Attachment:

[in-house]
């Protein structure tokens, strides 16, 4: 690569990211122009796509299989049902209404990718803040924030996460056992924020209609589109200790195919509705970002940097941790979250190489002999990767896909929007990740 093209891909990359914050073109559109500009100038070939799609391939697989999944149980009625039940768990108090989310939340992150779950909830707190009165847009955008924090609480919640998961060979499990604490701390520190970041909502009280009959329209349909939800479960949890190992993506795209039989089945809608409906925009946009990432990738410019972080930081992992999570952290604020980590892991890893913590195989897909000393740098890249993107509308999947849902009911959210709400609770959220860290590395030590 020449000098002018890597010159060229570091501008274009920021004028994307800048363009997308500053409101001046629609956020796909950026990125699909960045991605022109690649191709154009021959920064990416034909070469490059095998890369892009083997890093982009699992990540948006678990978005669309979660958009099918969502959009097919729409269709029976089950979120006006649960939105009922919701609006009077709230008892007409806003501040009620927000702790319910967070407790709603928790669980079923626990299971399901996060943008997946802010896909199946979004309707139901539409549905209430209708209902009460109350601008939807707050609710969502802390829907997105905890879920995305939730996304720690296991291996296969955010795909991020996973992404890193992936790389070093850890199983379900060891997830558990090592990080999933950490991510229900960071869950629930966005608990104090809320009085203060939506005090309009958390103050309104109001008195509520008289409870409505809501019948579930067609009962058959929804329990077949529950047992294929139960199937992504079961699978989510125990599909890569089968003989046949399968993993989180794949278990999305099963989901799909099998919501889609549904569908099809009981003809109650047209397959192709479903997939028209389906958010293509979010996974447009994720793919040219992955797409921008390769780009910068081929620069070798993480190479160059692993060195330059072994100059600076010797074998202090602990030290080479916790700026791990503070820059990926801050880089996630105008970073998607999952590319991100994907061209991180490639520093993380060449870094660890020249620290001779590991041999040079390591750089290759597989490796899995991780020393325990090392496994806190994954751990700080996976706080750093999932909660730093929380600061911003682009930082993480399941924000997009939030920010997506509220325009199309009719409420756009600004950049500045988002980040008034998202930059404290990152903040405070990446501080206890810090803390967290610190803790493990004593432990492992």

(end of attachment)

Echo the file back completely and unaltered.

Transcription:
[in-house]
């Protein structure tokens, strides 16, 4: 690569990211122009796509299989049902209404990718803040924030996460056992924020209609589109200790195919509705970002940097941790979250190489002999990767896909929007990740 093209891909990359914050073109559109500009100038070939799609391939697989999944149980009625039940768990108090989310939340992150779950909830707190009165847009955008924090609480919640998961060979499990604490701390520190970041909502009280009959329209349909939800479960949890190992993506795209039989089945809608409906925009946009990432990738410019972080930081992992999570952290604020980590892991890893913590195989897909000393740098890249993107509308999947849902009911959210709400609770959220860290590395030590 020449000098002018890597010159060229570091501008274009920021004028994307800048363009997308500053409101001046629609956020796909950026990125699909960045991605022109690649191709154009021959920064990416034909070469490059095998890369892009083997890093982009699992990540948006678990978005669309979660958009099918969502959009097919729409269709029976089950979120006006649960939105009922919701609006009077709230008892007409806003501040009620927000702790319910967070407790709603928790669980079923626990299971399901996060943008997946802010896909199946979004309707139901539409549905209430209708209902009460109350601008939807707050609710969502802390829907997105905890879920995305939730996304720690296991291996296969955010795909991020996973992404890193992936790389070093850890199983379900060891997830558990090592990080999933950490991510229900960071869950629930966005608990104090809320009085203060939506005090309009958390103050309104109001008195509520008289409870409505809501019948579930067609009962058959929804329990077949529950047992294929139960199937992504079961699978989510125990599909890569089968003989046949399968993993989180794949278990999305099963989901799909099998919501889609549904569908099809009981003809109650047209397959192709479903997939028209389906958010293509979010996974447009994720793919040219992955797409921008390769780009910068081929620069070798993480190479160059692993060195330059072994100059600076010797074998202090602990030290080479916790700026791990503070820059990926801050880089996630105008970073998607999952590319991100994907061209991180490639520093993380060449870094660890020249620290001779590991041999040079390591750089290759597989490796899995991780020393325990090392496994806190994954751990700080996976706080750093999932909660730093929380600061911003682009930082993480399941924000997009939030920010997506509220325009199309009719409420756009600004950049500045988002980040008034998202930059404290990152903040405070990446501080206890810090803390967290610190803790493990004593432990492992």